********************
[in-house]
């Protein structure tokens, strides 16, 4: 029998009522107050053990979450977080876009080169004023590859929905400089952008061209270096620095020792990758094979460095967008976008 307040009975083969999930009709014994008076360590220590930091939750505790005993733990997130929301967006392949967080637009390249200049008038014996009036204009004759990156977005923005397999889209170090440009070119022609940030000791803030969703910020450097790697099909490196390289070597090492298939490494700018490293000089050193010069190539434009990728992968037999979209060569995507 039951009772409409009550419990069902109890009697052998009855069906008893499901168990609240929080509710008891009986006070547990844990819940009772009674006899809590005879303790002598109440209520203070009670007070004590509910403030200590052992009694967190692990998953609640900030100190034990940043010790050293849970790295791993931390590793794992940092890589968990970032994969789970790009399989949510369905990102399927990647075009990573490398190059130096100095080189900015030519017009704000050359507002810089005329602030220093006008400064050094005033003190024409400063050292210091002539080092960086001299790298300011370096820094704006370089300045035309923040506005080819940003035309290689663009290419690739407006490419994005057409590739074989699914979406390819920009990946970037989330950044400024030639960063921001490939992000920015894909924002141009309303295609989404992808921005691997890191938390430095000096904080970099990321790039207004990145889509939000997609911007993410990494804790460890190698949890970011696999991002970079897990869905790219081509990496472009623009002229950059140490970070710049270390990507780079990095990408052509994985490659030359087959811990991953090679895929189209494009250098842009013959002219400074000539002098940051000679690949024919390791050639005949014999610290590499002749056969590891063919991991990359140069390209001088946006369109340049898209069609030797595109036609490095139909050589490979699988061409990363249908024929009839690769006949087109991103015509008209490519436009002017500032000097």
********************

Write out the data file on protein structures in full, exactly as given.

[in-house]
């Protein structure tokens, strides 16, 4: 029998009522107050053990979450977080876009080169004023590859929905400089952008061209270096620095020792990758094979460095967008976008 307040009975083969999930009709014994008076360590220590930091939750505790005993733990997130929301967006392949967080637009390249200049008038014996009036204009004759990156977005923005397999889209170090440009070119022609940030000791803030969703910020450097790697099909490196390289070597090492298939490494700018490293000089050193010069190539434009990728992968037999979209060569995507 039951009772409409009550419990069902109890009697052998009855069906008893499901168990609240929080509710008891009986006070547990844990819940009772009674006899809590005879303790002598109440209520203070009670007070004590509910403030200590052992009694967190692990998953609640900030100190034990940043010790050293849970790295791993931390590793794992940092890589968990970032994969789970790009399989949510369905990102399927990647075009990573490398190059130096100095080189900015030519017009704000050359507002810089005329602030220093006008400064050094005033003190024409400063050292210091002539080092960086001299790298300011370096820094704006370089300045035309923040506005080819940003035309290689663009290419690739407006490419994005057409590739074989699914979406390819920009990946970037989330950044400024030639960063921001490939992000920015894909924002141009309303295609989404992808921005691997890191938390430095000096904080970099990321790039207004990145889509939000997609911007993410990494804790460890190698949890970011696999991002970079897990869905790219081509990496472009623009002229950059140490970070710049270390990507780079990095990408052509994985490659030359087959811990991953090679895929189209494009250098842009013959002219400074000539002098940051000679690949024919390791050639005949014999610290590499002749056969590891063919991991990359140069390209001088946006369109340049898209069609030797595109036609490095139909050589490979699988061409990363249908024929009839690769006949087109991103015509008209490519436009002017500032000097």